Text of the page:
In his latest episode of CX Update, CX thought leader Steven Van Belleghem discusses the difference between empathy and compassion as applied to the customer experience. These concepts are originally defined in a recent Harvard Business Review article, with a focus on people leadership.

There’s a graph in the article that indicates a progression as one both becomes more focused on the other person rather than on themselves, and more inclined to act to support that other person. The progression moves from having pity, to feeling sympathy and empathy, and eventually to showing compassion. In other words, compassion is that state in which one is most focused on the other person, and most inclined to act to help them, rather than just understand their pain.

Differences Between Empathy and Compassion

Let’s focus on the notion of “empathy” for a second. It has definitely become a commonplace term, and that’s a positive development.

The HBR article points out that empathy is good, but in their definition, empathy does not include truly being helpful — that’s where compassion comes in. I might argue that, for me, empathy has always included a notion of being actionable, and helpful. In other words, empathy includes compassion.

We also see that user-centered approaches focus on providing solutions. For instance, the design thinking process includes an ideation phase focused on solutions for user needs, and the testing phase evaluates effectiveness and usefulness among other aspects.

Even so, compassion is such a key element in creating successful customer experiences that it certainly warrants calling it out to make sure brands focus on providing solutions to customers in addition to showing empathy. So if a new term is going to help us be more aware when designing products and experiences, count me in.

Related Article: Pandemic or Not, You Need Empathy-Driven Customer Experiences

Where Conversational AI Comes into Focus

In a customer service or support setting, compassion (or, “I’m here to help”) and a resolution are key factors. Customers may feel better with empathy, but you’re really going to turn it around if you help them out with the issue that they needed your empathy for in the first place.

As an example, we see this focus on compassion in customer service settings in conversational AI. We teach automated systems like chatbots and voicebots to show empathy.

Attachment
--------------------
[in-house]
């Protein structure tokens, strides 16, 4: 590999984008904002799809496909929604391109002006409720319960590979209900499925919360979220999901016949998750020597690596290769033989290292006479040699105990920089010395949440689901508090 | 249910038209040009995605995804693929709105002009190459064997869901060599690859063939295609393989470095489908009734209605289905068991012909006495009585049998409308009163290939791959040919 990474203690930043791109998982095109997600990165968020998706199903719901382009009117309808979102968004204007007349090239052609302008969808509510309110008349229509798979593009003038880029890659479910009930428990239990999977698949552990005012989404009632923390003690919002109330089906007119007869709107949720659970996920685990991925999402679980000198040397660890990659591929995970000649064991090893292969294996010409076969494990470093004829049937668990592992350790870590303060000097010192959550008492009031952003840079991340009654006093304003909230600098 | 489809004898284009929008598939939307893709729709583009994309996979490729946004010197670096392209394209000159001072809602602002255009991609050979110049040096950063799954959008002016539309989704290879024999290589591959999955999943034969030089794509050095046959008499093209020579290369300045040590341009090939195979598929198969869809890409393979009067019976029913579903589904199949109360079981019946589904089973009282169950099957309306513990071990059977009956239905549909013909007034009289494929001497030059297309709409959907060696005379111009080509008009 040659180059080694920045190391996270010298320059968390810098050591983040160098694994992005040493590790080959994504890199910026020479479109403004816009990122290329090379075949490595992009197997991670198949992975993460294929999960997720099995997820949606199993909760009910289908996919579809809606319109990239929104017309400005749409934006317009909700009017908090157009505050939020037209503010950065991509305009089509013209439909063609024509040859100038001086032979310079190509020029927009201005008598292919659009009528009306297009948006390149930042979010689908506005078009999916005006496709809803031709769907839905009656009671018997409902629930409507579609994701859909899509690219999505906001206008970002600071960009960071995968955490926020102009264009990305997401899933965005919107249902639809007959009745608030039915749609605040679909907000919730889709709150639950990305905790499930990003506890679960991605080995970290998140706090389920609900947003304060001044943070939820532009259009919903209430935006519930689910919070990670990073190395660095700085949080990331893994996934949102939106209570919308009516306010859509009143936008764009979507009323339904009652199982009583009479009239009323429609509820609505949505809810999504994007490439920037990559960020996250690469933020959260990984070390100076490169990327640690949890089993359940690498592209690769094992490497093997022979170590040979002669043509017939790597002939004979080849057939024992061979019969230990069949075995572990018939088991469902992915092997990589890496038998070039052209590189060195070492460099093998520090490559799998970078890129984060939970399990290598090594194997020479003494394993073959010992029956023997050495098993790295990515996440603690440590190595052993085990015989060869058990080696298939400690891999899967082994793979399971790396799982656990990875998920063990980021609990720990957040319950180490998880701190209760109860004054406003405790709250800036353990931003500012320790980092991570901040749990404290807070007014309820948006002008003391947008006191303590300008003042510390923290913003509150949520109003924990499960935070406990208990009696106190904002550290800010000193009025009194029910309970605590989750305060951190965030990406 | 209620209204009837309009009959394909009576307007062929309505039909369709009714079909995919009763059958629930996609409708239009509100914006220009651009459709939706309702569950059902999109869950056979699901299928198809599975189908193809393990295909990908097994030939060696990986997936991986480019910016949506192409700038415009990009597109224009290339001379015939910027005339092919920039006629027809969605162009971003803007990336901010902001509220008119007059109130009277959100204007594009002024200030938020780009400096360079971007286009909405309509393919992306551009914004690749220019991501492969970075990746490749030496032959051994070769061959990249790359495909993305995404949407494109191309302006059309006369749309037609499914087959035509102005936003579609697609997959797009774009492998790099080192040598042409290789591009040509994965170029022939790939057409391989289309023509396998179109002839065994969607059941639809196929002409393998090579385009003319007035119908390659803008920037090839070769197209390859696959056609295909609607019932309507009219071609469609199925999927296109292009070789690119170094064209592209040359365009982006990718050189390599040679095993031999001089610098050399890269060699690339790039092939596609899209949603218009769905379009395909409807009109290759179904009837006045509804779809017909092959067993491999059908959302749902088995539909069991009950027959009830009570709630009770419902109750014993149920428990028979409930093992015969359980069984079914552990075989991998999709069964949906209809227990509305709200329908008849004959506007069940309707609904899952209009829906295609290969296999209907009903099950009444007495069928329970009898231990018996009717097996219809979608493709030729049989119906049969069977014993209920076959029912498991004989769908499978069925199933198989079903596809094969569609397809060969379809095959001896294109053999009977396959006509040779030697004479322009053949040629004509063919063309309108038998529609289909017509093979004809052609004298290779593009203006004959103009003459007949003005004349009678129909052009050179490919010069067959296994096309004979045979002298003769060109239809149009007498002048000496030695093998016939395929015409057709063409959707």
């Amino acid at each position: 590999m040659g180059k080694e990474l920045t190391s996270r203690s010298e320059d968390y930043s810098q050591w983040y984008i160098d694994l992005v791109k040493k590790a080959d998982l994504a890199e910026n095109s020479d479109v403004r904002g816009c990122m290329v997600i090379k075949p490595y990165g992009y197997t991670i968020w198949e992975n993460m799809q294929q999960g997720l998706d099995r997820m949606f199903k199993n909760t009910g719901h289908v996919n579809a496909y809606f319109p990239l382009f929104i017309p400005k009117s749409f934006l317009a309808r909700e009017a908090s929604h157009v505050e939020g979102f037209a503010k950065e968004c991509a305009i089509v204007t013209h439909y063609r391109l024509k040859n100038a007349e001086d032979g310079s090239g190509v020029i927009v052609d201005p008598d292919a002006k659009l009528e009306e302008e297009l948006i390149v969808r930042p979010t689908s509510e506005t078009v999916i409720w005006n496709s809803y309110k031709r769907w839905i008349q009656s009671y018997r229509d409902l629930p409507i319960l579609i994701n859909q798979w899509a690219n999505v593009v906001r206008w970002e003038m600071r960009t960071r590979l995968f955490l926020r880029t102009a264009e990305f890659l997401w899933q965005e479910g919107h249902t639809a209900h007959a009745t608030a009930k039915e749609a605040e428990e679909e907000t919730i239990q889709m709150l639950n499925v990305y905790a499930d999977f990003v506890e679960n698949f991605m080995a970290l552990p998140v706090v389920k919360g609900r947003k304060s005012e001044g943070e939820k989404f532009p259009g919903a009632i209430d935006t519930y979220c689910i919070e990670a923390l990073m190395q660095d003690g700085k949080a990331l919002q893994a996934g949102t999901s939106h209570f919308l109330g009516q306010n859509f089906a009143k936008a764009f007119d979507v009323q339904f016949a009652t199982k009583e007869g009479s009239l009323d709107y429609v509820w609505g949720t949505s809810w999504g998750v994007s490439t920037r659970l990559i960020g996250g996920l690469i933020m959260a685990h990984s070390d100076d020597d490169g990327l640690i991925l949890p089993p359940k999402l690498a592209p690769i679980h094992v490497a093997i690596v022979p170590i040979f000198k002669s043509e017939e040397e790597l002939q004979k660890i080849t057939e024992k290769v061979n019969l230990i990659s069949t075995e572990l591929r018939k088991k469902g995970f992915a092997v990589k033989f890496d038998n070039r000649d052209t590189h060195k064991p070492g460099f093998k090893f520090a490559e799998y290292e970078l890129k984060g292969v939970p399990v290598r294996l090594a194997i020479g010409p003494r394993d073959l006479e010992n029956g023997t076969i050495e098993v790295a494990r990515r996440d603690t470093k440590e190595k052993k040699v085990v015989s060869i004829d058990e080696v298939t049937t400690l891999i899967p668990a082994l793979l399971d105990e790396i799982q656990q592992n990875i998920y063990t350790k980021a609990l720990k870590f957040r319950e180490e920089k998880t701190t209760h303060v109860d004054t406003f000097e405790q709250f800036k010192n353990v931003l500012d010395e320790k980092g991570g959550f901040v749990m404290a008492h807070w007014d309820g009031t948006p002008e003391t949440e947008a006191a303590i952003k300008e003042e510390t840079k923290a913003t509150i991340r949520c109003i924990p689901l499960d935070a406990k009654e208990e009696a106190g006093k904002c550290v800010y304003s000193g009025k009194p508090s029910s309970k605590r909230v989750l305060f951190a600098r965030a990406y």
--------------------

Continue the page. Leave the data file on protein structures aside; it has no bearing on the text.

We do this through the use of empathetic language as we craft the dialogue. Injecting the right level and type of empathy that is suitable to each context and adjusted to each individual customer is very difficult. Bots are actually better at focusing on compassion since their goal is to help the user complete a task. And if the bot is unable to do so, they help the user along their journey of completing the task in other ways, such as handovers or pointing the user to other channels.

In short, a good conversational application focuses on compassion, while making sure that we engage the customer and are suitably empathetic in our dialogue.

Learning Opportunities

Related Article: What Is Conversational User Experience (UX)?

A Call to Action for Each One of Us

Testing for compassion is a responsibility we all carry.

If you are a customer experience professional, product owner, UX professional, or are involved in defining the experience, don’t stop at “empathy.” Make sure you think about compassion and driving to solutions.

If you are part of a company but not directly involved in product definition, take any chance you get to try out your company’s products and solutions and see whether they lead to compassion.

If you are a customer and user of products and services, think about whether you experience compassion as a user. If you don’t, speak up!

Today there are many ways to get in touch with brands, so share your feedback in a constructive manner. Brands that are invested in you will listen. That doesn’t mean that they are in a position to always implement your suggestions, and do so immediately, but brands today will be receptive and responsive to customer feedback.

After all, if you, as the user and customer, don’t provide the feedback, brands may not discover the pain points you experience on their own.